School district saves money, man-hours with fleet of Grasshoppers and attachments
“I worked it all up, and it turned out to be a pretty good savings.”
That’s what Wes Sumpter, grounds manager at the Stephenville Independent School District in Stephenville, Texas, says about the new Prolawn Sprayer the district recently purchased for their fleet of Grasshopper mowers.
“We used to spend more than $8,500 on dry granule fertilizers every year. Now, we only spend $7,000 in liquid fertilizers, so we’re saving $1,500 a year,” he says.
With six campuses, one administration building, six sports fields and one band practice field spread over 50 acres, Sumpter and his grounds crews don’t have time to waste. Not all of that area requires mowing, but all of it does require maintenance.
The fields range in size from 64,000 to 175,000 square feet, and they are spraying all the fields and the lawn areas year-round for pre-emergent, post-emergent and broadleaf weed control.
“The new sprayer not only saves on material costs, but on labor, too,” he says. “It used to take two or three guys working about two or three hours per application. Now it takes just one guy about an hour.”
Sumpter says the efficiency of the Grasshopper and sprayer goes beyond saving man-hours. The team would use a Ranger with a pull-behind spreader and a pick-up truck to haul fertilizer around the fields. They would have to refill the spreader four or five times per field, but now they only have to refill the sprayer tank once for each field.
“We have three mowers that are dedicated units, one for each of the implements, since we’re using them on a regular basis,” Sumpter says. “We also have two spare mower decks, so if we do get behind on mowing, it’s easy enough to take off the attachments and reattach the decks, and off you go.”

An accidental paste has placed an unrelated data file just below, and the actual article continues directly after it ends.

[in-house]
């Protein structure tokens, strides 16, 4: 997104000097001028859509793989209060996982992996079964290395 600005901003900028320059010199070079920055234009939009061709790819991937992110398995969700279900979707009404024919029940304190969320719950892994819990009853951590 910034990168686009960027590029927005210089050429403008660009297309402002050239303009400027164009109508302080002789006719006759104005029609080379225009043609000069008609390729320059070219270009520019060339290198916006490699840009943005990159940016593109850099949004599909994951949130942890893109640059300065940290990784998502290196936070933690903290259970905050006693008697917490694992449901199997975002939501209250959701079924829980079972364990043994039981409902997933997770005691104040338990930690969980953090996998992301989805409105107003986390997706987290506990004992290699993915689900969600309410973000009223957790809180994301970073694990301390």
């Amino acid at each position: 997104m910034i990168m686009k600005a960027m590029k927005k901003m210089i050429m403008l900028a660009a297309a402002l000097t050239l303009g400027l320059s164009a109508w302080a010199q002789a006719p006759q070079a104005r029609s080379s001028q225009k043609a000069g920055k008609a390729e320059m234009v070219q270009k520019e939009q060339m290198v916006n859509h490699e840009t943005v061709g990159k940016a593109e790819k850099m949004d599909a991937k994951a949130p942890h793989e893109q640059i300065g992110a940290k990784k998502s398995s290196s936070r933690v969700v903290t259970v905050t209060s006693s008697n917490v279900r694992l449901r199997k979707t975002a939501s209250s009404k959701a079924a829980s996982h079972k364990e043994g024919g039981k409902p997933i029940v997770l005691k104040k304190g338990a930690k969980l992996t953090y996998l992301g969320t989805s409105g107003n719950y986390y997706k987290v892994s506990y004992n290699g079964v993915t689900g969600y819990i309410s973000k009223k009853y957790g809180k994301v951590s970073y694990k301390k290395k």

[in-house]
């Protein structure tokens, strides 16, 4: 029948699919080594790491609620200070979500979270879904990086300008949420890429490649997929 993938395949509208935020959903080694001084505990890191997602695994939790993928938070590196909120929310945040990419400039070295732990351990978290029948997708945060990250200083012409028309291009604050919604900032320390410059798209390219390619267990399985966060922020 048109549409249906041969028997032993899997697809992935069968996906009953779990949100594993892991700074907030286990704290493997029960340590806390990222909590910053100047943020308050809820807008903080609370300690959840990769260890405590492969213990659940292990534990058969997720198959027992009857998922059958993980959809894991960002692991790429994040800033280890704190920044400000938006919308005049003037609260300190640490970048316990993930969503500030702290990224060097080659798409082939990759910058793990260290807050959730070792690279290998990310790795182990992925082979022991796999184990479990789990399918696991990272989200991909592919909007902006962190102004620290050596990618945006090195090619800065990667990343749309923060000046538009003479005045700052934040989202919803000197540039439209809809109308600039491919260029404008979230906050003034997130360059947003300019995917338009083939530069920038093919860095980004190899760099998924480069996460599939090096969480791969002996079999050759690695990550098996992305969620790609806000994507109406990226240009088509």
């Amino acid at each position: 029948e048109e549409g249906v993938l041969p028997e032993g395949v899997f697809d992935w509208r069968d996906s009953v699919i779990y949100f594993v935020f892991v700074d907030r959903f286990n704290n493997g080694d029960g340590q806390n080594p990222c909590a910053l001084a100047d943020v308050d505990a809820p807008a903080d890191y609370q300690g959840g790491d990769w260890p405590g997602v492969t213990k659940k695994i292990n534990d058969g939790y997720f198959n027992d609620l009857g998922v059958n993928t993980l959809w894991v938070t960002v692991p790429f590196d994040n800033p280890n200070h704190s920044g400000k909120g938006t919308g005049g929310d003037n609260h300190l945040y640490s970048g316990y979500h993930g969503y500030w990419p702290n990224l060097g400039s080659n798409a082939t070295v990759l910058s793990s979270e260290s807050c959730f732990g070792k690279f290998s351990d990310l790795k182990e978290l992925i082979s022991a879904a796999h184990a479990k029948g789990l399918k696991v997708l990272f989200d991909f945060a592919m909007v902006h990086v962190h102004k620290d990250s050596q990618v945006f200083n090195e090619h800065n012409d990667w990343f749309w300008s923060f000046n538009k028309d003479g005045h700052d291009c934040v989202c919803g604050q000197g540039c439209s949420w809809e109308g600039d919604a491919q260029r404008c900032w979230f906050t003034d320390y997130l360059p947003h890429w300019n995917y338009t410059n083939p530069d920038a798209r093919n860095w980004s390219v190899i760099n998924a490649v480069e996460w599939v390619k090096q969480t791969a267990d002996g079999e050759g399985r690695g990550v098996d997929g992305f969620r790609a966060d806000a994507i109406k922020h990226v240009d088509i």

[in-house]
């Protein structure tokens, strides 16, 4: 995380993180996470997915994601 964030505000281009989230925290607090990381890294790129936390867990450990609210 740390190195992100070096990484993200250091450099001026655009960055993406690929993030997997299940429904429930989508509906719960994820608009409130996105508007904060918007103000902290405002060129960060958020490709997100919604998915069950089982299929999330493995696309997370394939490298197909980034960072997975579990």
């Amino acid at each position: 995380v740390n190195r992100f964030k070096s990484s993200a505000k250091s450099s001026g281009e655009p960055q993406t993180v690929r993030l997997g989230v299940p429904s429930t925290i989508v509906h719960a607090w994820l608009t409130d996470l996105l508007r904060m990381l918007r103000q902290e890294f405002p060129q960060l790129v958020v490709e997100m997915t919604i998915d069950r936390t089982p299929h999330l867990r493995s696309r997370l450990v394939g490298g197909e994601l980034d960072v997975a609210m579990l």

Sumpter says that like the sprayer, the Turbine Blower has helped reduce the time and labor it takes to clear debris from parking lots, especially at the high school, which has the largest parking lot in the district.
“It used to take six or more hours for a team of four guys to clear the parking lot with backpack and hand-held blowers,” says Sumpter. “Now, one guy on the Grasshopper with the Turbine Blower can clear the whole parking lot in one hour.”
The same goes for the AERA-vator. Once the ground temperature reaches 56 °F, they aerate each field once a month to keep the turf healthy. It takes about 45 minutes to aerate one field, going slowly to fracture the ground the best they can, he says.
“Before, we were using a tractor with a pull-behind aerator, but the tractor was heavy and would leave ruts in the fields,” Sumpter says. The AERA-vator has a lighter footprint with the weight distributed more evenly between the attachment and the mower, so it doesn’t leave ruts.”
Sumpter says that their Grasshoppers have been great investments and that they have not had “one lick of trouble” with the diesel engines, the hydrostatic drives or any other part.
“We get great fuel economy with the diesel mowers, compared to gas models we’ve used. We fill up in the morning and can mow all day without refueling, or even burning up all the fuel in the tank,” he says. “All of our guys like the Grasshoppers, and we don’t intend to stop using them, especially since we continue to save time and money with them.”